This is the third installment in a series of reports with the most recent 3D renderings of “SOLARE The Lean Linear City”.
Paolo Soleri’s Lean Linear City
by Tomiaki Tamura,
The relatively low-cost and highly efficient (in dollar value per energy output) form of non-renewable energy, namely fossil fuels, has certainly brought our western world unprecedented progress in the last century. We are also aware of the environmental and human costs that have resulted from progress’ ever-increasing carbon emission in our atmosphere, as the rest of the world began sharing a piece of our prosperity.
Depending on regional climatic and topographical conditions, SOLARE introduces alternative energy production options: continuous arrays of photovoltaic modules harvesting solar energy and a series of windmills capturing wind energy.
Both systems are located at the top of the structures to take advantage of non-polluting renewable energies.
Passive solar features such as glazed atrium spaces and attached greenhouses (Energy Apron) add to the energy efficiency of the building.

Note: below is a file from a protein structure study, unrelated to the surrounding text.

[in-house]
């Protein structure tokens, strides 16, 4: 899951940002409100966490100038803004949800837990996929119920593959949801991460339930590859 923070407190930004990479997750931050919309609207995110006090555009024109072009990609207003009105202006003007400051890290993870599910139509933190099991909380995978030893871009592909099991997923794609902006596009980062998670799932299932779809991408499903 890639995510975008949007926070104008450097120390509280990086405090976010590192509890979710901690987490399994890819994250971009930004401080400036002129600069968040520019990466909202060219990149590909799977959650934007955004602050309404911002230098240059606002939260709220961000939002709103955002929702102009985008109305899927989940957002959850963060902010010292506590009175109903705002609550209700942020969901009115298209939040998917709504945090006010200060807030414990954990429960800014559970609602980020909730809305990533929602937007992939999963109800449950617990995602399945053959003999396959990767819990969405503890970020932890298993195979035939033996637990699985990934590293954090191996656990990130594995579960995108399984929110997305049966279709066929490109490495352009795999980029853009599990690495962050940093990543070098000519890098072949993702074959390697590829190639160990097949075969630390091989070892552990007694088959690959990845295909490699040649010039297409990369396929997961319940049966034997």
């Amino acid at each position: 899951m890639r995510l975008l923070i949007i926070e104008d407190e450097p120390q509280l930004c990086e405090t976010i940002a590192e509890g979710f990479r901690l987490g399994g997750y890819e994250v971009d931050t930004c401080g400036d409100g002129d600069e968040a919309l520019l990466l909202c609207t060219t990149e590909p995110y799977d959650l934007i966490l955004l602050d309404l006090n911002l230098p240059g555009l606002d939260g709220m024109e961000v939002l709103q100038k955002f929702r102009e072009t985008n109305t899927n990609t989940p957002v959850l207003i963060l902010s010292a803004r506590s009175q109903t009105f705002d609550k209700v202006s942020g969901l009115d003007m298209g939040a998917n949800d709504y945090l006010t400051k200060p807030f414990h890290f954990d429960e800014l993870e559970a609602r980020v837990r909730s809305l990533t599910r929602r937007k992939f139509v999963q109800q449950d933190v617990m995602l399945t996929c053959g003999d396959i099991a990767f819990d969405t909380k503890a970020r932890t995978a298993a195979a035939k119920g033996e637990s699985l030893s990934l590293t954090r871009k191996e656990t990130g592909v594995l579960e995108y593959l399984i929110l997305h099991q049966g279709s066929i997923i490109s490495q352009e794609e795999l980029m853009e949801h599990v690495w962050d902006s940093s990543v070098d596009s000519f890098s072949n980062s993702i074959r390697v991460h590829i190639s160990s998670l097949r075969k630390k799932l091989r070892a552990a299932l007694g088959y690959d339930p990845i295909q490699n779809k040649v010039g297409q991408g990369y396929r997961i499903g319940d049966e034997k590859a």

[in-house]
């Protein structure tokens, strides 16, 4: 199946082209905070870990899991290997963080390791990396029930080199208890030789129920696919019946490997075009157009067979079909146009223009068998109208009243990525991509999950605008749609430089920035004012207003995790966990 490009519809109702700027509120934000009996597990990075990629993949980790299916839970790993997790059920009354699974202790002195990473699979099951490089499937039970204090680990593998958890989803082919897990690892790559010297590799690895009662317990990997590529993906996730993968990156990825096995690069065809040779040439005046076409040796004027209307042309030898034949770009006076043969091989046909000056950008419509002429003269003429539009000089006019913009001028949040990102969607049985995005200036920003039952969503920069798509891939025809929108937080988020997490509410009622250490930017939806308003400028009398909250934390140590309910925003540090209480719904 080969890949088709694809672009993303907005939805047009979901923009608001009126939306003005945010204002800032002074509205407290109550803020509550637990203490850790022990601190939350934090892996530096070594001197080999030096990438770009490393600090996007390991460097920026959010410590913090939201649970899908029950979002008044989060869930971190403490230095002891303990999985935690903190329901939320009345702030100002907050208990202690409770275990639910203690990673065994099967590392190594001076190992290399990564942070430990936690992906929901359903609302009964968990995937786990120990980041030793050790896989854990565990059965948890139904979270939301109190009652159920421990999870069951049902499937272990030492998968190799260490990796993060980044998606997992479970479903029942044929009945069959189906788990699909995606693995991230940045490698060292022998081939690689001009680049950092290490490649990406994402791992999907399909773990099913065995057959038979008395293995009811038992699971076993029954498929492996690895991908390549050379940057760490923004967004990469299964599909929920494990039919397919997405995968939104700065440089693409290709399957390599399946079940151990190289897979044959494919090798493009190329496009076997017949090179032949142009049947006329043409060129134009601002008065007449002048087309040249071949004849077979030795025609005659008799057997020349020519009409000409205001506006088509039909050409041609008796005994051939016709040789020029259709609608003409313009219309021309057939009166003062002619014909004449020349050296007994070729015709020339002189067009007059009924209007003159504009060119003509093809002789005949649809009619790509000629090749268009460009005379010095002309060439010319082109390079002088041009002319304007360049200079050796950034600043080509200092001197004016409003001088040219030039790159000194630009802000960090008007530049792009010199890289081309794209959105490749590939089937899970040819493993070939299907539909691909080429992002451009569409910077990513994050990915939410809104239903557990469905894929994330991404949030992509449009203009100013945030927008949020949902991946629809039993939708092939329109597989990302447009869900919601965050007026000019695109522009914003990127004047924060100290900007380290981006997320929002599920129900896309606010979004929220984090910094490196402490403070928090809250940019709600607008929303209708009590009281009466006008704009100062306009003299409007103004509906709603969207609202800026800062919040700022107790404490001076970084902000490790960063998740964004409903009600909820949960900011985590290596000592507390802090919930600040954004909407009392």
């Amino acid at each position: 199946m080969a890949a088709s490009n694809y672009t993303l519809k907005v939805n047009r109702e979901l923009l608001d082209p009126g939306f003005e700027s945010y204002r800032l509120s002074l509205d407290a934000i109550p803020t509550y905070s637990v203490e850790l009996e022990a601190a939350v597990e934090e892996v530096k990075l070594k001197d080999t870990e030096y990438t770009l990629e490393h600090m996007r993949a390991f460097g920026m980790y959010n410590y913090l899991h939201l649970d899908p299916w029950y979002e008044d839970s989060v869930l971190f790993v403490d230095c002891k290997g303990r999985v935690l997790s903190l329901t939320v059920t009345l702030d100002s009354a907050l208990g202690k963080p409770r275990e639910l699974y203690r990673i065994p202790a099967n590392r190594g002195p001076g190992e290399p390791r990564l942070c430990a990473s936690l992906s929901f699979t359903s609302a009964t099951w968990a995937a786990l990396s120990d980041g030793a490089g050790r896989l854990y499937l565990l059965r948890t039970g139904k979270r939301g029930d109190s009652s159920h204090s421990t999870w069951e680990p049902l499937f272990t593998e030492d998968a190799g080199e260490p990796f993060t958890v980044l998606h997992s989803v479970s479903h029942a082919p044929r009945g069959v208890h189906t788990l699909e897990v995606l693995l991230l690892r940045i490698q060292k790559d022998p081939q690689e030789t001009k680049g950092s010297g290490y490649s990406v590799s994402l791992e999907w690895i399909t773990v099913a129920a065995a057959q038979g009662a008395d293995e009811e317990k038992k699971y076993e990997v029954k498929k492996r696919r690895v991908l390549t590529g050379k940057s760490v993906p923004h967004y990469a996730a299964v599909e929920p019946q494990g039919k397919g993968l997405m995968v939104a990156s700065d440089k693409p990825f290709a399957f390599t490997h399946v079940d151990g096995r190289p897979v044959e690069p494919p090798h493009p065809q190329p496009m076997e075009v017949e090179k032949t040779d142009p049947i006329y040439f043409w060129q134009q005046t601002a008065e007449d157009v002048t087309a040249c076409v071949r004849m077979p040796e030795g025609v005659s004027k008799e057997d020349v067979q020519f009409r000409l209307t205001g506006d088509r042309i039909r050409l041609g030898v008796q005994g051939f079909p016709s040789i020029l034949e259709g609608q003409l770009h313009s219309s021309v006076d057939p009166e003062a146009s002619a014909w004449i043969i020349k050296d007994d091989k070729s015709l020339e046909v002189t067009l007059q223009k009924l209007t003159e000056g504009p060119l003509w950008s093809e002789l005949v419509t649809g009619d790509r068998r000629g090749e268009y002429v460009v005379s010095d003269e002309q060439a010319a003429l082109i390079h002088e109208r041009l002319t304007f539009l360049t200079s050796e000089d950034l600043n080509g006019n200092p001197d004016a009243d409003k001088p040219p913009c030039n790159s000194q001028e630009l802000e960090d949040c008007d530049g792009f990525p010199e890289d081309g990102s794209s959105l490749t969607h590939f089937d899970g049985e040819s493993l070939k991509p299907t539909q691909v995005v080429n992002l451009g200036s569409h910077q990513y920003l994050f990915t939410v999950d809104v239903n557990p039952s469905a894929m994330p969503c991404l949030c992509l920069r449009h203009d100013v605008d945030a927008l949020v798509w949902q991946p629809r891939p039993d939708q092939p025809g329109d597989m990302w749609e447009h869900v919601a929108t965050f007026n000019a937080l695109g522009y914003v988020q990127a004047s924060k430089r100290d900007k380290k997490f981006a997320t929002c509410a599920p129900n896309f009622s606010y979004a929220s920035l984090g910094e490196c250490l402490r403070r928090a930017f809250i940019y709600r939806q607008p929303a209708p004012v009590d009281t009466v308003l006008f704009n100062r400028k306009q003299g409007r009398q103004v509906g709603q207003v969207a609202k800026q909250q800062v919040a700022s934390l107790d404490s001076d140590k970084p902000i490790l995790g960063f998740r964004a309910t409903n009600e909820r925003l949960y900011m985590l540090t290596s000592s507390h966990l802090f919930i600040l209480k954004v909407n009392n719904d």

If all the combinations of the suggested energy production systems are employed for the urban modules, they would support 80-100% of their energy needs.
Efficient organization of water supply and wastewater reclamation systems requires substantial capital investment even in a highly dense lean linear urban environment.
However, SOLARE tries to focus especially on the reduction of water usage by introducing a climate-controlled atrium for urban activity spaces and greenhouses for agricultural production.
Additionally alternative energy production systems certainly reduce the dependence on the more conventional energy production facilities such as power plants and/or oil refineries that consume substantial amounts of water for their industrial needs.
The residents also enjoy immediate access to recreational areas that feature bodies of water such as rivers and lakes within pedestrian reach or via other means of transportation.
The open agricultural fields are in close proximity to reusable treated water augmenting their irrigation needs. Water storages are located in the upper part of the SOLARE structure to give plenty of gravitational pressure for reliable water distribution system.
Depending on geographical location, desalination technology can be employed to optimize available water resources.
This report continues on 8/12/2009.